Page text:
This is a very watchable courtroom drama that delivers stellar performances within a fascinating story told by director Robert Redford.

The Conspirator follows the tale of a lawyer’s defence of Mary Surratt, one of the seven people accused of conspiring against and murdering American President Abraham Lincoln. Surratt, mother of one of the conspirators, ran a boarding house which was a focal meeting point in the plot to kidnap Lincoln. In The Conspirator war hero lawyer, Frederick Aiken, defends Surratt’s innocence in 1865 Washington.

Robin Wright and James McAvoy put in stellar performances in their lead roles. Wright quietly displays a multitude of emotions with confidence and poise. Her performance of this complex character is believable and interesting. McAvoy gives an impassioned performance, full of gusto, as is to be expected from the talented Scottish actor. The struggle both characters incur brings the story up a notch, with Aiken torn by what he believes and what he should do and Surratt morally struggling. Had there not been this internal battle, the story would have been stagnant and played out like a one scene play.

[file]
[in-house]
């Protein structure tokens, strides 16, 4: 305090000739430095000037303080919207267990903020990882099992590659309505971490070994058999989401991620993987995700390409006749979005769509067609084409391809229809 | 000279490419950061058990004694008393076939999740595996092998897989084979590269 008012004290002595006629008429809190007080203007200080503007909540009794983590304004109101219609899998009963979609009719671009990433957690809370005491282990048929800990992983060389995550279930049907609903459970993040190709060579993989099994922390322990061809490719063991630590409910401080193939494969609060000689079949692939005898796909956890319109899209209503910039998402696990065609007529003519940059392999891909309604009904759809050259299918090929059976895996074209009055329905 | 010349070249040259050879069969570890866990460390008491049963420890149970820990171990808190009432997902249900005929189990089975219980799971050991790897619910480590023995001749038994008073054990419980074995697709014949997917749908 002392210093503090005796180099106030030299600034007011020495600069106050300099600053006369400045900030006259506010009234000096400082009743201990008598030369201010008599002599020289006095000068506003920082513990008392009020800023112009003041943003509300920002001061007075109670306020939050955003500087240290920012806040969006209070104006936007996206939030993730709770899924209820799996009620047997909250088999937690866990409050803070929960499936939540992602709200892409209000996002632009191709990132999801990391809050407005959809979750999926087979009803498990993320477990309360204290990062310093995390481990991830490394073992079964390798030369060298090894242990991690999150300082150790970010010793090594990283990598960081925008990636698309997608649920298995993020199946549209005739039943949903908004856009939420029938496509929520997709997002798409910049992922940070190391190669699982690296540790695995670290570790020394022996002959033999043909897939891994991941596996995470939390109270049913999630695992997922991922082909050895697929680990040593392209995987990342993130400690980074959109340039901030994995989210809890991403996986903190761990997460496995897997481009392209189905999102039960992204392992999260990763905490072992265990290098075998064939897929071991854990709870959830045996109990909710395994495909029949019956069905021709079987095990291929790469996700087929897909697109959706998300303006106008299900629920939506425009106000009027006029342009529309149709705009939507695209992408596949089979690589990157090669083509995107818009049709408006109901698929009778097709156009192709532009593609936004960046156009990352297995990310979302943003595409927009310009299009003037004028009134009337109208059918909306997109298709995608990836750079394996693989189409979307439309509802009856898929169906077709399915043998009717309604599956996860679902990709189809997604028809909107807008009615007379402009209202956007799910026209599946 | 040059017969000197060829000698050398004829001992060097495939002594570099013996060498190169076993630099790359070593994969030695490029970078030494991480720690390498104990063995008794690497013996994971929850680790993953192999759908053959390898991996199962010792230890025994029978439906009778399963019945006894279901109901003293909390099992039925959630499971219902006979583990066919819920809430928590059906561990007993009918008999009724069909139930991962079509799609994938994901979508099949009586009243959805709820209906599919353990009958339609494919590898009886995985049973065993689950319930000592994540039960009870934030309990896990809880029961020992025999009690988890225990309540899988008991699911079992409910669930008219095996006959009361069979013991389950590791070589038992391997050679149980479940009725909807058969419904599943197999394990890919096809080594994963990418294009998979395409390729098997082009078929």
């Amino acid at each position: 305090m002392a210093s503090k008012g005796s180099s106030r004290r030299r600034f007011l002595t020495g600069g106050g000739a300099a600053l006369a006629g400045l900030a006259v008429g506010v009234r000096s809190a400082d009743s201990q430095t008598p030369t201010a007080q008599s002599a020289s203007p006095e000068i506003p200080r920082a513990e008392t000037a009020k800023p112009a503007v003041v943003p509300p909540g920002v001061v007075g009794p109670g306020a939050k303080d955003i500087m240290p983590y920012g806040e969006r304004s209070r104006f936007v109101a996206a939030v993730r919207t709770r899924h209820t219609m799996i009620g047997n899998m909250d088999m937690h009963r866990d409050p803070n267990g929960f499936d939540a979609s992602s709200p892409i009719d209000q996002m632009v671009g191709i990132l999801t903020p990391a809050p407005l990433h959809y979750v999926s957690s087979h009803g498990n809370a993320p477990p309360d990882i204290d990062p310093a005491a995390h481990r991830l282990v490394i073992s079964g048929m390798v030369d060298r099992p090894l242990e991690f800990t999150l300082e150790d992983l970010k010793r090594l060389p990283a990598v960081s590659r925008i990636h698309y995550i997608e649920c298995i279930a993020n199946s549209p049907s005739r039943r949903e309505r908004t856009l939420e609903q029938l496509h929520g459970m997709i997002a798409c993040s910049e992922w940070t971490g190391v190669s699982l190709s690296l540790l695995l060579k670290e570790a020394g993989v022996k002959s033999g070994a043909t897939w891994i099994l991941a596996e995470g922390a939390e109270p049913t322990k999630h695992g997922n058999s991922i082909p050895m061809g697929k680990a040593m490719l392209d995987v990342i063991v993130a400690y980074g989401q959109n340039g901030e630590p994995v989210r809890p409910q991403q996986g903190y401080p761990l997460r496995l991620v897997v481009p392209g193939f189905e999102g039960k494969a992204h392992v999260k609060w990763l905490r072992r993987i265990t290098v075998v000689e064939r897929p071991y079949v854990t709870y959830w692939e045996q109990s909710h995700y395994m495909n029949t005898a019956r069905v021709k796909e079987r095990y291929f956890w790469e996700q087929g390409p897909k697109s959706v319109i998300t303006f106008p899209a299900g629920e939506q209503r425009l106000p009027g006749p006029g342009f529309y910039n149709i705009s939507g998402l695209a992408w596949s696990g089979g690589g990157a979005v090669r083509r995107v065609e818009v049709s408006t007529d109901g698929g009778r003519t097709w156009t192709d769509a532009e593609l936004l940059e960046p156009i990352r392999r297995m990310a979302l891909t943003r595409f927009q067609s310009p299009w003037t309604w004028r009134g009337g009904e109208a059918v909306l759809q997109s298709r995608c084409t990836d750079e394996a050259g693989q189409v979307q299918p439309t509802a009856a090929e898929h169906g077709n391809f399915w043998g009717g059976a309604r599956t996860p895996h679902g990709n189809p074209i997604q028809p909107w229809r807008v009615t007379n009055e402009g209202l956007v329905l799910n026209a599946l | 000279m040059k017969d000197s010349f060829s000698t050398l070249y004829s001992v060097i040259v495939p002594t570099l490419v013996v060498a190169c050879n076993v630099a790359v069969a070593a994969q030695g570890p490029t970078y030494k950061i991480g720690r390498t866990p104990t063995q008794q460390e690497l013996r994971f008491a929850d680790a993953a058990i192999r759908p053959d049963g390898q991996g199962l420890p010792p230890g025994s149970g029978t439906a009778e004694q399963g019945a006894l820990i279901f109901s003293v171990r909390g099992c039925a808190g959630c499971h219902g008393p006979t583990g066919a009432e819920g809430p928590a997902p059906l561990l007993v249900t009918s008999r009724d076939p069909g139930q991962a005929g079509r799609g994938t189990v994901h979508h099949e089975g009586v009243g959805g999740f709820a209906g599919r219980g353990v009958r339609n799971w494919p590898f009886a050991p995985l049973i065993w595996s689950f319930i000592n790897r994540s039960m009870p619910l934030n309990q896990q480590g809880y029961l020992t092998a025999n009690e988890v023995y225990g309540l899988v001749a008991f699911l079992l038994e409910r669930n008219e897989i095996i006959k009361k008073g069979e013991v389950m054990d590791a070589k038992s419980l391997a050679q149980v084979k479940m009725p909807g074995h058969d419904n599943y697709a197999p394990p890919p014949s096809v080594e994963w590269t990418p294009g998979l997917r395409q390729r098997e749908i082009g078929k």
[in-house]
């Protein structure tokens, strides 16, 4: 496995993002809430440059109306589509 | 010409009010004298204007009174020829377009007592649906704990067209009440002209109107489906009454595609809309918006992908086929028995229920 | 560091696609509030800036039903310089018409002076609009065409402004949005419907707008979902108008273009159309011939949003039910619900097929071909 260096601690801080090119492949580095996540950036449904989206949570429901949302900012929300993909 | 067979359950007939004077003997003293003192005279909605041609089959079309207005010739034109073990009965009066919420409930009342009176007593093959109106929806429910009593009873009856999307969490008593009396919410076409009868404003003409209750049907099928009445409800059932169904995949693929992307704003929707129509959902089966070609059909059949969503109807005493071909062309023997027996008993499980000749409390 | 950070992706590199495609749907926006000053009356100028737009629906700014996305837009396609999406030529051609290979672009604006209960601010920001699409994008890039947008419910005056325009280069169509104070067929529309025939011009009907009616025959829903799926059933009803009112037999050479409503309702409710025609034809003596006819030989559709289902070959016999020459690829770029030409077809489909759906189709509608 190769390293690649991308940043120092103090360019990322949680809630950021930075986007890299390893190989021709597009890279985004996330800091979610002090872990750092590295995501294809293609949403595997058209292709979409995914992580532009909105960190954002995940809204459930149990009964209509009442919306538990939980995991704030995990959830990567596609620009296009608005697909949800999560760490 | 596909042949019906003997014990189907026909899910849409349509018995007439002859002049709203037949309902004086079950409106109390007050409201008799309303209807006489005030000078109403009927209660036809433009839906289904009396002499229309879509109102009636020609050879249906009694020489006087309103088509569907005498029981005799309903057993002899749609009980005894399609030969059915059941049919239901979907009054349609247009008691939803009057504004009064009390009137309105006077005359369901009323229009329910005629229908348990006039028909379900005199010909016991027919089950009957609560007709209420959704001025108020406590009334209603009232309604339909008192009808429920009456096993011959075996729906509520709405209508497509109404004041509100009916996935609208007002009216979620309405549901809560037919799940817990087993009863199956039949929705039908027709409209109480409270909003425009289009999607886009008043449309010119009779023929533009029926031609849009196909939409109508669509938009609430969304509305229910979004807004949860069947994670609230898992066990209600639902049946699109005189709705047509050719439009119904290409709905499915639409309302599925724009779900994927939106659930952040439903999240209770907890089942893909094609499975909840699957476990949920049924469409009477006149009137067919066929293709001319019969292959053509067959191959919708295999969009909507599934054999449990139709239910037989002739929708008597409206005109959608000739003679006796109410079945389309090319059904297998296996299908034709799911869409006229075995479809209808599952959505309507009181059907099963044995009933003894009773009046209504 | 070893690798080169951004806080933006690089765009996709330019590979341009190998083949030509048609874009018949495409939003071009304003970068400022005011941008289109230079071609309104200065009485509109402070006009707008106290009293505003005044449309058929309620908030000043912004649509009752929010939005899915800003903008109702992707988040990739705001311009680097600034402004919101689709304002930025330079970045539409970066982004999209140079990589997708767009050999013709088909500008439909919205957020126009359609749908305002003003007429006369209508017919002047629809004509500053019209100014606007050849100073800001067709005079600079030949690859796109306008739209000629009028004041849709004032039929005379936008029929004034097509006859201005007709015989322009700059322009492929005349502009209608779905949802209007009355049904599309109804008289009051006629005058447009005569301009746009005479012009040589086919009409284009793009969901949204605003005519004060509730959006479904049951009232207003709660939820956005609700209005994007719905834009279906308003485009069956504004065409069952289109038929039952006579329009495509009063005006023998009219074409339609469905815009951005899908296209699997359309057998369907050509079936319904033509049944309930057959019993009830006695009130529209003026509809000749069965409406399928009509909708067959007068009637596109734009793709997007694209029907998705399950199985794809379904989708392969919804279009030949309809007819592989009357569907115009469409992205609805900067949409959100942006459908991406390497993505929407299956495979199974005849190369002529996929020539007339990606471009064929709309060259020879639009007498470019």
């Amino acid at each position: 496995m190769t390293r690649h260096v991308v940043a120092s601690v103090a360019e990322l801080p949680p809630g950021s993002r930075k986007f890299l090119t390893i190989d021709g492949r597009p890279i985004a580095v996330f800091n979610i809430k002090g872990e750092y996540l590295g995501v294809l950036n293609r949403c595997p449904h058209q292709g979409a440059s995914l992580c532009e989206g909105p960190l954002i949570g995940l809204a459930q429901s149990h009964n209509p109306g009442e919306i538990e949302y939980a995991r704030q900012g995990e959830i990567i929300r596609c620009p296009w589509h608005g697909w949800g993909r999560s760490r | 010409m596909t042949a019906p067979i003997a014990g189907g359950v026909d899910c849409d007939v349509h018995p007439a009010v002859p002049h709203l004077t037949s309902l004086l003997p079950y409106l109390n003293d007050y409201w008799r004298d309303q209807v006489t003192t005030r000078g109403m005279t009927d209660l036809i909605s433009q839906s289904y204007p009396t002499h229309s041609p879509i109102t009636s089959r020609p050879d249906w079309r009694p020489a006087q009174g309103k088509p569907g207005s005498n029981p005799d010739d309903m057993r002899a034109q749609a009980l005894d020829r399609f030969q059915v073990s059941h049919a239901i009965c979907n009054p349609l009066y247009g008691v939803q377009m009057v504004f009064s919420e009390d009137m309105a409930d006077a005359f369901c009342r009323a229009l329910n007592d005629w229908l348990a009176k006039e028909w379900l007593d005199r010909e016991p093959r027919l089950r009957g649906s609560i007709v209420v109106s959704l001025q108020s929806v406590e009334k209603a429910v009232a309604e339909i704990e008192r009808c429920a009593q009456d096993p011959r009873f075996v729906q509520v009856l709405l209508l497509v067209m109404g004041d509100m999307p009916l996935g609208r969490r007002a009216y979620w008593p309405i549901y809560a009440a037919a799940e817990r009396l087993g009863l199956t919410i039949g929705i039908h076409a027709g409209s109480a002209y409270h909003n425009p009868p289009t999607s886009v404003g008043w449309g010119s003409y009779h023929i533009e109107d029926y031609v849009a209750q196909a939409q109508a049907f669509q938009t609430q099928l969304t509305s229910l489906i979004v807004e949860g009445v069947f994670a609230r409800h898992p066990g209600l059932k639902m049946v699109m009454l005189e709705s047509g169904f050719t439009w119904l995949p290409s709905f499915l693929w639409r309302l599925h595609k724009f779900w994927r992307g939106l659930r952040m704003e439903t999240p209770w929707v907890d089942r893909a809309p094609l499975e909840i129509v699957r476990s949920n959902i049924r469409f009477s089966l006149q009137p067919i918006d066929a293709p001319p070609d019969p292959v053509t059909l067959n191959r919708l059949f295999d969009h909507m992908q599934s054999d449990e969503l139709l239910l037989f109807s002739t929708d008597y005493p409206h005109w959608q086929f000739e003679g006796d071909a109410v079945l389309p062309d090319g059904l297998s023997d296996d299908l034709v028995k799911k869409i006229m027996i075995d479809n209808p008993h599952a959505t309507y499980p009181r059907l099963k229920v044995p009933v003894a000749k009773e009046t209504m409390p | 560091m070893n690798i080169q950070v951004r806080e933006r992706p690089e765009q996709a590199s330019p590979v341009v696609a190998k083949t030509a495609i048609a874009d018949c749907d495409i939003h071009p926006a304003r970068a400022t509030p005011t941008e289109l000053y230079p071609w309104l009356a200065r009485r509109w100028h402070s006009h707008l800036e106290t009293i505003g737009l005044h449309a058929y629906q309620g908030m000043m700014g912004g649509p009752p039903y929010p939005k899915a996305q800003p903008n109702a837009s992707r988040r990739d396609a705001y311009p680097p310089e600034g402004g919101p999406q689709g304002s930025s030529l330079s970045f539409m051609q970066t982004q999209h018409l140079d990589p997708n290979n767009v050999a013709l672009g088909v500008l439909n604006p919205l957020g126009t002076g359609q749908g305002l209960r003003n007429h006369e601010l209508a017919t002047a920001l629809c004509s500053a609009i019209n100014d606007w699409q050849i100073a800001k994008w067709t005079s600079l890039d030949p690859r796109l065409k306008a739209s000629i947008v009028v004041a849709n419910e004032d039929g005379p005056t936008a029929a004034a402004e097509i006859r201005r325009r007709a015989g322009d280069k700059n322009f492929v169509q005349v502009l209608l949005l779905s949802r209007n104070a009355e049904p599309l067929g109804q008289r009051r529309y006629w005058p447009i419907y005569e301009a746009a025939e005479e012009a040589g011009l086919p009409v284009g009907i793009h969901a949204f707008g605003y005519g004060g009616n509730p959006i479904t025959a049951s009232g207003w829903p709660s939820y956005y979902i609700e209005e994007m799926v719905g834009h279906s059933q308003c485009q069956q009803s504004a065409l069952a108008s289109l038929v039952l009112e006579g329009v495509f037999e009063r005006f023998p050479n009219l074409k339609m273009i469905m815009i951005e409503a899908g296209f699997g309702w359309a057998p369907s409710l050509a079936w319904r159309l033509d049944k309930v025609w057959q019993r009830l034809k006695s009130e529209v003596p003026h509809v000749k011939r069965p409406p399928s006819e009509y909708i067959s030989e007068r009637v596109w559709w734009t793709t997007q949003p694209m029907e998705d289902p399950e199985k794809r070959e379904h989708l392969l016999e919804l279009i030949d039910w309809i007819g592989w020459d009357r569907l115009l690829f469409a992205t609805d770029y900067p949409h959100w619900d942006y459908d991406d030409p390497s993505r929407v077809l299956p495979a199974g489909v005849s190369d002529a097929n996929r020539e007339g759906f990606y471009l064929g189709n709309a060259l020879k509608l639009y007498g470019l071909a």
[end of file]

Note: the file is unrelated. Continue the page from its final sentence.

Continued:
Justin Long and Alexis Bledel put in brave performances as supporting actors but just miss the mark slightly. The two lack the control of the main cast and seem slightly out of place. The performance of Evan Rachel Wood, as Surratt’s daughter, was far more impressive with considerably less screen time.

"It wasn’t so much about whether she was guilty or innocent, it’s about how she was treated and why was the Military Commission not a civil trial" Wright states in interviews adding that it is "about the justice system and how corrupt it is."

Redford clearly wanted to focus on the story within the story, with Wilkes Booth, Lincoln’s true killer, only featured for minutes.

Redford has a unique viewpoint and, though the story could drag for some viewers, the cinematography is compelling. Cold, tense and often eerie are the dusty courtroom, the barren battlefields and the chilling sight of gallows. He delivers a little-known story to the masses in a heavy period drama that manages to stay afloat and entertain until the last minute.

Patrick Hanlon